Breaking barriers: A Dialogue on the Empowerment of Marginalized Women Working in the Hygiene Sector in Yemen

On November 11, 2023, the Yemeni Women’s Voices platform organized a dialogue workshop on empowering marginalized women working in the hygiene sector in Yemen. The workshop was held live in the city of Taiz, southwest of Yemen, and was attended by 20 male and female representatives of government offices, civil society organizations, activists from the marginalized group, and workers in the field of hygiene and improvement, with a ratio of 70% women and 30% men. In addition to three experts, two women and a man from the marginalized group.  

The workshop came up with a number of recommendations presented by experts after reviewing the most prominent problems and issues faced by women working in the field of hygiene. This activity was facilitated by journalist Rania Abdullah.  

Summary of the Dialogue 

 Marginalized women, especially those working in the hygiene sector, suffer from various violations and face complex violations at the level of rights and freedoms, which makes them even more vulnerable.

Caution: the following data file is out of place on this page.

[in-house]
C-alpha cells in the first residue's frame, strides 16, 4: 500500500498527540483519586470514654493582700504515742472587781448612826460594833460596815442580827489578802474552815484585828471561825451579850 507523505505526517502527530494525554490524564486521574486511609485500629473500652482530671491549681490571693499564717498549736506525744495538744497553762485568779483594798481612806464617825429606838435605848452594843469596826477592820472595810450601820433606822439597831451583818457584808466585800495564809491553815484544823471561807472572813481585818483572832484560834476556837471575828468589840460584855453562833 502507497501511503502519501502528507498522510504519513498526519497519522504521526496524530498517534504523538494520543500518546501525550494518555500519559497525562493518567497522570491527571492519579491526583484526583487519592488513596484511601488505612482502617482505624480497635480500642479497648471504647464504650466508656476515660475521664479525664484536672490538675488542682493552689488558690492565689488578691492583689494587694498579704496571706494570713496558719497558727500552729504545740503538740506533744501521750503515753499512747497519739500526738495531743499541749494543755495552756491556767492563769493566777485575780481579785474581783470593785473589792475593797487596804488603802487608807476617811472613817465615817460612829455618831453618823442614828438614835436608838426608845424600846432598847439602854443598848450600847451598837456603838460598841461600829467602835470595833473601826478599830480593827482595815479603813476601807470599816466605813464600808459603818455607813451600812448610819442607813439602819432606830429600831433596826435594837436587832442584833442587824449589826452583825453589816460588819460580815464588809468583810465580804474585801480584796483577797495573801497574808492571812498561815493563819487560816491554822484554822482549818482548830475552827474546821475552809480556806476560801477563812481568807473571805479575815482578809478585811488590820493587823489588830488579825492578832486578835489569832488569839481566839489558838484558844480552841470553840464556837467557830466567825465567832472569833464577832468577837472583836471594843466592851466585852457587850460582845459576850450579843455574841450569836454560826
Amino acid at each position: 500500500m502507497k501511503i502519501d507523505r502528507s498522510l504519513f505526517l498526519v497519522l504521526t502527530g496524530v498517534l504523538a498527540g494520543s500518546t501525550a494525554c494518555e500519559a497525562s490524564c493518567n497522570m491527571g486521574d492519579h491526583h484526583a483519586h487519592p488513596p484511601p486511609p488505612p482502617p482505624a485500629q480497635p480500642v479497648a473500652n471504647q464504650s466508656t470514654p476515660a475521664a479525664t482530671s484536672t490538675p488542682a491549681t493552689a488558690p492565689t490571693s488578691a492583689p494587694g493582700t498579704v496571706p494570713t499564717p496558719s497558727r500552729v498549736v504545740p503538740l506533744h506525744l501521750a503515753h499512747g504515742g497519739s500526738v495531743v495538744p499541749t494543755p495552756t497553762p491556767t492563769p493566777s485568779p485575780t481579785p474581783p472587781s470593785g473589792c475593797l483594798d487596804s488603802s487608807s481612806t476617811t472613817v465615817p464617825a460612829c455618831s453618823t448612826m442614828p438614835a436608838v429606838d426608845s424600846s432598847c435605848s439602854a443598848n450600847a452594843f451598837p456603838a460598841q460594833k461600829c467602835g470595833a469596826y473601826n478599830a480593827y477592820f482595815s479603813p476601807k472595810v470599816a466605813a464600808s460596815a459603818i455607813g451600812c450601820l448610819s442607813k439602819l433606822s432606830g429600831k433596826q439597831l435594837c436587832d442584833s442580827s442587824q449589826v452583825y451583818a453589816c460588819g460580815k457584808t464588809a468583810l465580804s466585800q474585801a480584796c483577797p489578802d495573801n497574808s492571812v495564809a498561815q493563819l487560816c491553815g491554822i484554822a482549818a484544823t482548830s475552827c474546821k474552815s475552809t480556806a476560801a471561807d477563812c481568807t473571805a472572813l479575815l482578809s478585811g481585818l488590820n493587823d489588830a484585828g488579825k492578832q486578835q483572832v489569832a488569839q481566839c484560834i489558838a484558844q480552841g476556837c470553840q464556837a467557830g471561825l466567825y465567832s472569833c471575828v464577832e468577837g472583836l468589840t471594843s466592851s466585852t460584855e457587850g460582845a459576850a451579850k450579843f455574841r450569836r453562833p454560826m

With this, Misk Al-Maqrami, Chief Executive of the Kifaya Development Foundation and an activist in the field of marginalized rights, started the dialogue workshop in which she spoke about the situation of marginalized women before and after the war, specifically women working in the field of hygiene, where violations committed against marginalized women increased during and after the war without anyone doing them justice. When marginalized women are subjected to violations, the responsible authorities do not equate them with other women and do not give them their rights or provide them with justice according to the law, citing, for example, the rape of two marginalized girls, so the judge ruled to imprison the perpetrator for only six months.  

Al-Maqrami believes that the main reason for violations is the societal intransigence based on customs and traditions that treat marginalized women with inferiority and discrimination which is reflected in women working in the field of cleaning. According to her, those women are confined to this work as a negative discrimination against them and their energies, and considers it systematic exploitation, as there are no rights given and no compensation to reward the effort expended.  

Misk Al-Maqrami: “Marginalized women also do not receive free medical care or health insurance according to the labor law, as many diseases have spread between marginalized women working in the field of cleaning and their children, such as liver disease and schistosomiasis. When the coronavirus pandemic spread, many marginalized women were infected and transmitted the infection to their children due to the waste they were dealing with without safety tools.”